In the previous article, that is Part 1, we discussed why print media is still an effective part of the marketing strategy and how leaflets are still going strong as one of the most prevalent tools for spreading your message. As promised, now lets look at another form of print medium that can be used efficiently to reach larger audiences with minimum investment – Brochures.
The main objective behind brochure design is to reach maximum people, in person, with spending as less as possible. And this is why the basic thumb rule in brochure design is – Less is More. Now whether it design, content, graphics or money involved this rule implies to all as its natural to be less attractive if something is filled with unwanted scribbles and too heavily loaded with graphics that come hard on your eyes.
As easy and simple as it might sound, equally tricky it is to design a brochure that includes all the information you want to display with minimum fuss and still be attractive enough for the reader to read and pass on the information. So for you to make them read it, make it funny, or hit them hard with captions that will provoke a serious thought, a point invokes a little someone inside them who wants to do or buy what your product or service is selling. Make it interesting, or better still remarkable if you can so that they not only read it but also take the action your brochure calls for, a sale, a purchase.
As far as the design is concerned, use the Less is More rule. Apply simple designs that look clean and let you content come out as readable. Use big pictures instead of many small ones. This will distract the attention and users will not be able to concentrate on what you have to say and sell. Spend the maximum time on the front page and make it look the best, as it’s the centre point of grabbing attention. Be easily identifiable, use your own style and avoid using templates. Make the best out of your logo and use it effectively by placing it properly so that its clearly visible but doesn’t hinder the visibility of the product.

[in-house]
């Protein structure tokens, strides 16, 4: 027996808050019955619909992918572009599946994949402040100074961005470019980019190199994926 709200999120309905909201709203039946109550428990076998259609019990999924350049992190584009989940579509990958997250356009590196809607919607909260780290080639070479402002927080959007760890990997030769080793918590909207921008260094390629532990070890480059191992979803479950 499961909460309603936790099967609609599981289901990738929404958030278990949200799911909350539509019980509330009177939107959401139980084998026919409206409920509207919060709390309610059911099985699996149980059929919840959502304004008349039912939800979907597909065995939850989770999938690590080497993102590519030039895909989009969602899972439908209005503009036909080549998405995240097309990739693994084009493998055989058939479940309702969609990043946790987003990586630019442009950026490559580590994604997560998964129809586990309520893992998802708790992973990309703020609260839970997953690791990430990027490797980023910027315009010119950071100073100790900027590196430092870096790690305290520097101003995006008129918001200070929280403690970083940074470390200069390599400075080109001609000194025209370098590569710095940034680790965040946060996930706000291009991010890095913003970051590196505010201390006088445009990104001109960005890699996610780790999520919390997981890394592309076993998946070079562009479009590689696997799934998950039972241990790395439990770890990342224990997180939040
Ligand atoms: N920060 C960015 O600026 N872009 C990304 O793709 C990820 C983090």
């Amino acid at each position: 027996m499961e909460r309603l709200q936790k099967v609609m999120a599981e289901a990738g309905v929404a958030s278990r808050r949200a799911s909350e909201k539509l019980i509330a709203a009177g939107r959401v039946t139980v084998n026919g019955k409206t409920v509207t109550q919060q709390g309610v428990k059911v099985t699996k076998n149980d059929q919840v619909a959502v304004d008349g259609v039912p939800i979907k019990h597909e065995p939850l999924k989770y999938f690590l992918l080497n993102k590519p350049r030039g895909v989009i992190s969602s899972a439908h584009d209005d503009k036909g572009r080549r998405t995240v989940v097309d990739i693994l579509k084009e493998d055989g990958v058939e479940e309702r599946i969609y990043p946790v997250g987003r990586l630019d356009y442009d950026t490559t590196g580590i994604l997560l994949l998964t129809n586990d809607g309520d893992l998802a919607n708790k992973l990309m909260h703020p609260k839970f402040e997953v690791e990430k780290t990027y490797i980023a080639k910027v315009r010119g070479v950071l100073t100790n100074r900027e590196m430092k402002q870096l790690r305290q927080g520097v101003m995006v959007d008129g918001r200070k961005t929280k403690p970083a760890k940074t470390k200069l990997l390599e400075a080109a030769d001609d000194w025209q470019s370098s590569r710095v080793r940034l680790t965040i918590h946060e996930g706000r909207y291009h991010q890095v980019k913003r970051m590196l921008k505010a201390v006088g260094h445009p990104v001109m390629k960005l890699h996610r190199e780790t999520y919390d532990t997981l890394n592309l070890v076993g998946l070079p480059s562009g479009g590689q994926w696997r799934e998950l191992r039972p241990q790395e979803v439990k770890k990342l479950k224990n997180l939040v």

Bring out the salesman from within. Concentrate on the user. It’s not about what you sell, but how you sell it and how your product can be helpful to the users. Highlight those points that are the best features of your product. Avoid boasting. Be subtle. And be clear. And with clear I mean, talk in the layman terms. Avoid Jargons. Terms, if not understood, will extinguish the curiosity in the readers mind and rejection will be the result.
So now that you know what it takes to make a good brochure, go ahead and try it out. And as for the article, I will continue with this one further ahead with the rest of the print mediums next time. So keep following for more information.